$$\begin{align}a_2&\ge -a_1-1\\ a_2&\ge a_1-1\\ a_2&\le 1\end{align}$$

stability triangle

What I was talking about was the straightforward (or naive) quantization, where you just choose the quantized coefficient that is closest to the original coefficient given the number of available bits and the desired range of values. If you do this for the filter given in your question then you indeed need 14 bits in order to obtain a (theoretically) stable filter. As mentioned before, due to signal quantization that filter will still not be useful in practice.

So the approach I was talking about is to change the (unquantized) pole locations such that the maximum pole radius is less or equal to some chosen $r_0<1$, and then apply (naive) quantization (and of course check the result). RBJ's equivalent approach would be to do this in one step, i.e. quantize but at the same time guarantee that the quantized coefficients end up inside the stability triangle. Either way, you end up with a stable filter that deviates from the ideal filter. The magnitude of that deviation depends on how much the actual pole locations have to be changed in order to obtain a stable filter for the given number of bits spent on the coefficients.

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  • $\begingroup$ most of what Matt has written, i essentially dispute. we are both DSPers of experience, but my experience is evidently different than Matt's. for the complex-conjugate case, as long as the quantized $0<a_2<1$, in whatever precision, your filter will be stable. for the case of real poles, you have an additional hoop to jump through. and in both cases $|a_1|<2$, but that's a necessary, not sufficient requirement. $\endgroup$ – robert bristow-johnson Jun 22 '15 at 19:11
  • $\begingroup$ also, just want to be clear: non-zero limit cycles are not the same as instability. yes, in fixed-point with poles very close to the unit circle, you can get limit cycles that result in your output stuck on a non-zero value long (like forever) after the input went to a dead zero. but that is not the same as instability which is violating BIBO. instability is still a mostly "linear" phenomenon, but limit cycles require something non-linear going on in there. $\endgroup$ – robert bristow-johnson Jun 22 '15 at 19:25
  • $\begingroup$ Thanks very much for your answers, I'm just starting to get the concepts in DSP and my knowledge comes all from the theory rather than practice. I get the BIBO stability concept, so the idea is to keep always the quantized $a_2<1$. What I don't get too much is how can you do it. Is it a matter of implementation? I mean, how can I ensure this codition will hold after quantization? $\endgroup$ – Wobbler28 Jun 22 '15 at 19:42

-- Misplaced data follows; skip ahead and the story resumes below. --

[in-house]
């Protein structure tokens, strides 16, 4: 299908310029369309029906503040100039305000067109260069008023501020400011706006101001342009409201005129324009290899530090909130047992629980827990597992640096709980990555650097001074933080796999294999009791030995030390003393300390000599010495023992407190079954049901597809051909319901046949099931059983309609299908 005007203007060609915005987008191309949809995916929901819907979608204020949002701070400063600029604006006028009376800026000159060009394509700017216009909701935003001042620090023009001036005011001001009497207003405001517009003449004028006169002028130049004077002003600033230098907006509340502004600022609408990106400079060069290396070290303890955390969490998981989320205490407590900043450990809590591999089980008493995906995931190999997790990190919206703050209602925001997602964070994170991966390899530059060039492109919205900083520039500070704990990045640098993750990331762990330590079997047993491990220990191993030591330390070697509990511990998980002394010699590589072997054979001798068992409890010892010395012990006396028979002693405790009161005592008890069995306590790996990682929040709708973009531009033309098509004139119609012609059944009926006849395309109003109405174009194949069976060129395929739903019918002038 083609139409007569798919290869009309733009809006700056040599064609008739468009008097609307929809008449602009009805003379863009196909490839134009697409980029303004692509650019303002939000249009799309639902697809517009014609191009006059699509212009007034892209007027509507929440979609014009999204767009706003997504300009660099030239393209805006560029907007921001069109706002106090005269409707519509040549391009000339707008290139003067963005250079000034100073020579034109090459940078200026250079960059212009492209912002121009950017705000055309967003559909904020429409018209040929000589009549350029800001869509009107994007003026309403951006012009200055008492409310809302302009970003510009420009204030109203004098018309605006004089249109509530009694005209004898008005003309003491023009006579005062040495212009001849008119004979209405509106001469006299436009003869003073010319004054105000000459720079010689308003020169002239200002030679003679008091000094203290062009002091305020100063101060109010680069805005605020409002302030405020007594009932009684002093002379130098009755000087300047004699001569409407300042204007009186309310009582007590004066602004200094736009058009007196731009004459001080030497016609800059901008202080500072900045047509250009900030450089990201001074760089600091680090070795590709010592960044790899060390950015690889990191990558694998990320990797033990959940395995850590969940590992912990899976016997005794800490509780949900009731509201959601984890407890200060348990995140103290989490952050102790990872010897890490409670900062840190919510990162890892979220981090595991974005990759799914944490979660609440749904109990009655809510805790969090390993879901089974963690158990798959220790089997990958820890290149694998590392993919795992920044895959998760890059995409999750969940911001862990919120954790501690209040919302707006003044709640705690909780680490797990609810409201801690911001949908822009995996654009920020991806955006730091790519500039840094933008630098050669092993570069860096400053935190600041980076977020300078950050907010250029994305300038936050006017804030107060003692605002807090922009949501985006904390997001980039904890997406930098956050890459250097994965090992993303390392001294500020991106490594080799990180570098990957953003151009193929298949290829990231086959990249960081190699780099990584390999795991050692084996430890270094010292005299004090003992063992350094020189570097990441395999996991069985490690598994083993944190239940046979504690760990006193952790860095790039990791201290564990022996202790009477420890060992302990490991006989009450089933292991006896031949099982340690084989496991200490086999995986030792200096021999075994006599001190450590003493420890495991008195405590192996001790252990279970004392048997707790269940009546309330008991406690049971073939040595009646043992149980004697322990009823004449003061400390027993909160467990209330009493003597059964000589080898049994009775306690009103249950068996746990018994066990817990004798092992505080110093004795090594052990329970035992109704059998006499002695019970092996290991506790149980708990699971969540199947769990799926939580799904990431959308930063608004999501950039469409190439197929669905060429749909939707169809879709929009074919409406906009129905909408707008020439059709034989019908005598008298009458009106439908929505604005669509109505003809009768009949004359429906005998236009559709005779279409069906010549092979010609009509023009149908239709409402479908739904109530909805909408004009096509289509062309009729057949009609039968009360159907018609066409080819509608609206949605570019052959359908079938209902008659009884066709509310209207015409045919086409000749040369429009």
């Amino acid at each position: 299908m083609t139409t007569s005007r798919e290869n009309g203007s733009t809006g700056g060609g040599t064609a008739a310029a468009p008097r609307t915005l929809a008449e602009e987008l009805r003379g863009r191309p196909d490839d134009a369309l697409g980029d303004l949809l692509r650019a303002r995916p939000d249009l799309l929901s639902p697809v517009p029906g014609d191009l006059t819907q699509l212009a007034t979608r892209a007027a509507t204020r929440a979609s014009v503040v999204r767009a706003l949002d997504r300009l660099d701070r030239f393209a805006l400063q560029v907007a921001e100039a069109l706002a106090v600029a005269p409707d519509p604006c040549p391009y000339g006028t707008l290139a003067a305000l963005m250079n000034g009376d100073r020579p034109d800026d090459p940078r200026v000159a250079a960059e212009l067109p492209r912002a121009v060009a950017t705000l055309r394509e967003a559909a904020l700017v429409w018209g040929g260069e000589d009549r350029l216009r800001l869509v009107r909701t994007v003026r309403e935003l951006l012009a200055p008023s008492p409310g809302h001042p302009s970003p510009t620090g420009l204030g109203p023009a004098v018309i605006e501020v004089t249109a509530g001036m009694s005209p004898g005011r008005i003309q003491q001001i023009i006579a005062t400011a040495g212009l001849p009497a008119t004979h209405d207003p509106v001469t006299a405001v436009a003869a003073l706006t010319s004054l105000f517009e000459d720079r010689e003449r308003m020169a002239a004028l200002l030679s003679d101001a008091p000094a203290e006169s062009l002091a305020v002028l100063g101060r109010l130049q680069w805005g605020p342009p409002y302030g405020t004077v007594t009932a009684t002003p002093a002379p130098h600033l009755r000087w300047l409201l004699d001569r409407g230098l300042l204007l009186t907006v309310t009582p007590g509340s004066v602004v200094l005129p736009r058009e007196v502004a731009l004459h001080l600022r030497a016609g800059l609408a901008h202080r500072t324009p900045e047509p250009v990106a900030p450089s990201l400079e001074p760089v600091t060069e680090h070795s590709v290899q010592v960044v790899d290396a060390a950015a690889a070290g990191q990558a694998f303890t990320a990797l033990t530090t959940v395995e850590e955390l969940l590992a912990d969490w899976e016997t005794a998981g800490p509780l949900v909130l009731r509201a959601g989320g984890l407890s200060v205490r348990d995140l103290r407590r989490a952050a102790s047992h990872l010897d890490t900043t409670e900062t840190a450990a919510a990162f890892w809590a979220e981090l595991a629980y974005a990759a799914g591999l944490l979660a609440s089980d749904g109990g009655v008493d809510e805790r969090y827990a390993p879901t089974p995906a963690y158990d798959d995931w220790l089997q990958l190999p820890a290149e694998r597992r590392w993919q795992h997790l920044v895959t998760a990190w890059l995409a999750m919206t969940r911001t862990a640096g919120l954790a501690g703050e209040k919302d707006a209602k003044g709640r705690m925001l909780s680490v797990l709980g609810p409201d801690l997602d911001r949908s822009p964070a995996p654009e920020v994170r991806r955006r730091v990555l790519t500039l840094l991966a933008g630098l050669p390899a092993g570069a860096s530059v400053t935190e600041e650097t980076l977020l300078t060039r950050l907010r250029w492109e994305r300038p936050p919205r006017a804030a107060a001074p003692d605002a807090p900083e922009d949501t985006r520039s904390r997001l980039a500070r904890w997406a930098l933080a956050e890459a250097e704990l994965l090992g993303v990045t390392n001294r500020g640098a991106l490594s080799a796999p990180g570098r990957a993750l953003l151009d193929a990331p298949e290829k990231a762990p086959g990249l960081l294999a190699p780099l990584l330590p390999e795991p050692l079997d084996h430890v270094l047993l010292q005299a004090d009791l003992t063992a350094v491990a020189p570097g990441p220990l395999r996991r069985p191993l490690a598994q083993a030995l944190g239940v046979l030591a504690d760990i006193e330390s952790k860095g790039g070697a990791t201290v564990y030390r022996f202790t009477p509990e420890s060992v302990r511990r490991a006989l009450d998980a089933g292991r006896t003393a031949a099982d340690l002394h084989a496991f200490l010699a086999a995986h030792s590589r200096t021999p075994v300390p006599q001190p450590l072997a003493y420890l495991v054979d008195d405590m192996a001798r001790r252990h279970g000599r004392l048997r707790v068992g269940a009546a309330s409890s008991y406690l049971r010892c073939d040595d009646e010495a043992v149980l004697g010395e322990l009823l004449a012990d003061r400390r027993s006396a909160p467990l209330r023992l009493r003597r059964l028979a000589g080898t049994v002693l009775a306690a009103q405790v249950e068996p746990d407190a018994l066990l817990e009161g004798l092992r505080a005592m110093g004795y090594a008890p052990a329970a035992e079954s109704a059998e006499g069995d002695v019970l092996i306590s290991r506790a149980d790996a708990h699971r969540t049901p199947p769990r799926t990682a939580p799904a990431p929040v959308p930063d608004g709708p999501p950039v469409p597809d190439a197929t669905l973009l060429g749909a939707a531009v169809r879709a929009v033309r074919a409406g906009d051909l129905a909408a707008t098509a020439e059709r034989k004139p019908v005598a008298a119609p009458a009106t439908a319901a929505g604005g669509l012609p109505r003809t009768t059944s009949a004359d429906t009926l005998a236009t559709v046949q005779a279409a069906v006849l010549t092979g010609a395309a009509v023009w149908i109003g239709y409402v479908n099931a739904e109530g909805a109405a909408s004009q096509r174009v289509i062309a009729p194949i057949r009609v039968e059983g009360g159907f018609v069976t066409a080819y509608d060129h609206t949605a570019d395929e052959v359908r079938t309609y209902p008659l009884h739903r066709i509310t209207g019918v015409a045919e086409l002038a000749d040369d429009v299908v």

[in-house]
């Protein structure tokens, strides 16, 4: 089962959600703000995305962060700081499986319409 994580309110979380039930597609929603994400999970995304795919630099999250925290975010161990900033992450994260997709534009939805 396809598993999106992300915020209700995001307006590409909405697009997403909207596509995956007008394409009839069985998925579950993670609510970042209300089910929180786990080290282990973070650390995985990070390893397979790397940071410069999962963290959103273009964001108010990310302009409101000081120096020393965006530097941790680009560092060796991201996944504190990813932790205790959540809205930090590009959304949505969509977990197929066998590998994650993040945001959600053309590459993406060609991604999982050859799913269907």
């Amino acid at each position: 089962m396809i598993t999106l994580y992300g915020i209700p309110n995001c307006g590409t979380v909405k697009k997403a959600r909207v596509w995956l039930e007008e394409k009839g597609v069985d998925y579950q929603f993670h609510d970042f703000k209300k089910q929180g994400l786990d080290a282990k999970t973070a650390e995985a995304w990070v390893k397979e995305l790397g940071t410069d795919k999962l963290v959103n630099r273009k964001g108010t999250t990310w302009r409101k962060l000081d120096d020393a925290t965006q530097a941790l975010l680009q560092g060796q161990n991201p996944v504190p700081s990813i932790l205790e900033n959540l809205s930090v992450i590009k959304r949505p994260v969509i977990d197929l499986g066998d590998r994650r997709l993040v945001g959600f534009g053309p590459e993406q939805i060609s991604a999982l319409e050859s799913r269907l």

• $\begingroup$ well, your theoretical $a_2$ should always be less than 1 if your theoretical biquad filter is stable. so if you always round down (or "round toward zero") in the quantization operation, your practical $a_2$ should be no closer to 1 than your original theoretical $a_2$. $\endgroup$ – robert bristow-johnson Jun 23 '15 at 0:48
  • $\begingroup$ @robertbristow-johnson: I think we don't really disagree, we just see the same world through different eyes. I've added some text to my answer addressing your comments. $\endgroup$ – Matt L. Jun 23 '15 at 11:03
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To answer the direct question: the easiest test is the following:

  1. Quantize the coefficients
  2. Turn the resulting fixed point numbers back into double precision floating point (i.e. something with significantly higher precision than your fixed point representation)
  3. Re-Calculate the new pole locations and check whether they are still nicely inside the unit circle

This will also you allow to assess whether the quantization has changed the shape of the transfer function in an unacceptable way, even if it's still stable.

However, this specific filter will be very difficult to implement, it may be stable, but it will incredibly noise. The quantization during calculation induces the noise and this noise is amplified by the pole transfer function. This particular example has a maximum noise gain of 72 dB, so you will need a LOT of bits depending on what our signal to noise requirements are or consider implementing the fixed point math in double precision.

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  • $\begingroup$ "Turn the resulting fixed point numbers back into floating point.", Hil, are you sure that this will never change their value? it won't for 24-bit fixed (to IEEE single-precision float), but it may for 32-bit fixed. $\endgroup$ – robert bristow-johnson Jun 22 '15 at 20:43
  • $\begingroup$ "This will also you allow to assess whether the quantization has changed the shape of the transfer function in an unacceptable way, even if it's still stable." from another answer, i would evaluate the frequency response from whatever coefficients (quantized or not) using $$ 20 \log_{10}|H(e^{j\omega})| \ = \ 10 \log_{10}\left( \left(\tfrac{b_0+b_1+b_2}{2}\right)^2 - \phi [4b_0b_2(1-\phi) + b_1(b_0+b_2)] \right) - 10 \log_{10}\left(\left(\tfrac{1+a_1+a_2}{2}\right)^2 - \phi [4a_2(1-\phi) + a_1(1+a_2)] \right) $$ where $ \phi \triangleq \sin^2 \left( \frac{\omega}{2} \right) $ $\endgroup$ – robert bristow-johnson Jun 22 '15 at 20:51
  • $\begingroup$ Fair about the type of floating point to be used and I edited my answer accordingly. $\endgroup$ – Hilmar Jun 22 '15 at 22:01
  • $\begingroup$ A good method to analyze the effect of coefficient quantization is to design in a high precision domain, quantize, turn back into the high precision domain and look at the differences in the transfer function. "High precision" here means significantly higher than the fixed point domain. The key here is to do the comparison of before and after in the high precision domain $\endgroup$ – Hilmar Jun 22 '15 at 22:04